Isla Esteves, Lake Titicaca, Puno, Peru
Location, views, and exclusive lake excursions make this the right choice for travelers who want an intimate and tranquil Lake Titicaca experience.
The land on which the Libertador Lago Titicaca sits was once an island. A causeway has since been built, placing the hotel on a kind of peninsula which juts into the reed-filed waters of Lake Titicaca, the highest navigable lake in the world and a Peruvian National Reserve.
The hotel still has no neighbors and the grounds retain an expansive, private, natural feel. Llamas nibble their way around the hotel and some foxes call the place home as well. An archaeological site was also discovered near the hotel and display cases in the hotel lobby show off pottery found on site. This is all to say that while the Libertador Lago Titicaca is only a few miles from the lakeside city of Puno, it is far, far away from the urban chaos.
Standard rooms, which make up the majority on offer, are cookie-cutter and can even feel motel-like at times. I'm thinking of the heavy plastic shower curtain that smells like rubber, the retractable clothes drying line, soulless, mass-produced, made-for-abuse furniture, and industrial carpeting. However, the Libertador Lago Titicaca will begin extensive renovations in 2019 including upgrades to the hotel's wastewater treatment plant (vital in this fragile environment), new furniture (and, hopefully, new shower curtains), and an overhaul of public areas. They will also implement a plan to enlarge a number of rooms, slightly decreasing the total room count.
I was thankful for the heating vent in my room (heat is available from 4pm to 7am in all rooms) because it gets cold at night on the lake at 12,500 feet. The heating system was too powerful to keep on while I was snuggled in the well-dressed and very comfortable bed, but was welcome for a few minutes before getting up to take the morning chill out of the room. Also appreciated were the minifridge, bathrobe, and slippers.
The standard rooms are not large, but the views are. All rooms at the Libertador Lago Titicaca have lake views—either looking back onto Puno city with the lake in the foreground, or facing east with nothing but lake to be seen. If you want to watch the sunrise over the lake from bed (and you do), book a "sunrise view" room with beds on the right-hand side of the room as you're facing the windows. If that's not enough lake view for you, walk the short distance to the mirador viewpoint next to hotel for nearly 360 degree views of Lake Titicaca.
The three two-room suites and six junior suites are much larger than standard rooms and full suites have separate living rooms, two TVs, two minifridges, and king size beds. This is a property where the upgrade is well worth it.
Libertador hotels, part of a small Peruvian chain that's present in the country's top destinations, are known for their reliably expansive and high-quality breakfast buffet. Here it includes smoked local trout, fresh baked goods, eggs to order, fresh juices, and a separate table full of gluten free options.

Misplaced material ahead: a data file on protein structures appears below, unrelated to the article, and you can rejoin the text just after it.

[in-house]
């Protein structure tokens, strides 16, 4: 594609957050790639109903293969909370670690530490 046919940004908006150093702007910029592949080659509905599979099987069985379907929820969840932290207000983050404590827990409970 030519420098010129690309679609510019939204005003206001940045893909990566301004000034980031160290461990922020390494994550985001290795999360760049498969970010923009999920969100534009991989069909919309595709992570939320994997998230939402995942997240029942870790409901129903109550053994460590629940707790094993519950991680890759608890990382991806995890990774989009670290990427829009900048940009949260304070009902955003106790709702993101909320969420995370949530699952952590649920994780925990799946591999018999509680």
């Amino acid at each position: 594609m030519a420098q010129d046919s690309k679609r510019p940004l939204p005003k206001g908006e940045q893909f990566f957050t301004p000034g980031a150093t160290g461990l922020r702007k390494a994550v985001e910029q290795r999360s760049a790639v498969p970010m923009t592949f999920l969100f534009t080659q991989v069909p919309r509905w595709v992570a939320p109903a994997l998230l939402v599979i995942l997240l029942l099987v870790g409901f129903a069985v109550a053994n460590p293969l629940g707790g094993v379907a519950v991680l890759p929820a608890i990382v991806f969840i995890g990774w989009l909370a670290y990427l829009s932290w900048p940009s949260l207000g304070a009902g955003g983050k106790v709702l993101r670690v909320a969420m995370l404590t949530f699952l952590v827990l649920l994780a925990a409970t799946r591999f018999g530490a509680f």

You'll likely be out exploring the lake and environs during the middle of the day, but a wide range of dinner choices await upon your return including plenty of vegetarian options. The menu includes Peruvian classics like cuy (guinea pig), lomo salteado (stir fried beef and vegetables), rocoto rellenos (stuffed local pepper), rack of alpaca, and alpaca carpaccio. The latter was beautifully presented with tender meat; however, the rich flavor of the alpaca was a bit overwhelmed by a very acidic citrus oil drizzled over the entire plate. Mixed salad with baby greens, pear, blue cheese, and prosciutto was very good and just the right size. A dish of beef slow cooked for six hours fell off the bone and came in a rich sauce along with a few house-made raviolis filled with a puree of local sweet corn called choclo. Sea bass on rice with a drizzle of chupe de camarones (a kind of Peruvian shrimp bisque) was rich and balanced, but the fish was a bit dry.
A creme brulee trio (chocolate, classic, and coca) provided a sweet end with the woody, earthy coca version getting my top vote. Sadly, service in the restaurant is sometimes lazy and it can take some doing to get a waiter's attention.
Common areas of the hotel include a Kuna store selling high quality llama and alpaca fiber clothing, a jewelry store, and an oxygen room with tanks and a bed to treat any guests suffering from the altitude. A nurse is on call. There's also a small gym with two bikes, a step machine, a Jacuzzi, and a sauna in a dedicated space with a wall of windows offering lake views while you work out. The lobby bar is warm and welcoming with two fireplaces and a patio with epic lake views and sun umbrellas and heat lamps.
The owners of the Libertador group of hotels also own a tour company called Venturia and a tour desk is located in the lobby of most properties. On Lake Titicaca, Venturia is the only tour company offering guided lake trips in sleek and stable outrigger canoes lead by a professional outrigger guide from Row Peru. The three hour tour requires padding by all (using gorgeous wood oars which are light and effective) to explore the lake and visit Orus, a community living on a collection of more than 90 of the lake's famous floating reed islands.
The hotel has two private docks and the outrigger trip departs from a floating dock built from the same reeds used to make the islands. The Orus outrigger trip, like the lake itself, is just the right mix of natural beauty, culture, and adventure.
Web Address: www.libertador.com.pe
Total Number of Rooms: 123
Published rates: $105 to $195 plus tax including breakfast
Review by Karen Catchpole and photos by Eric Mohl.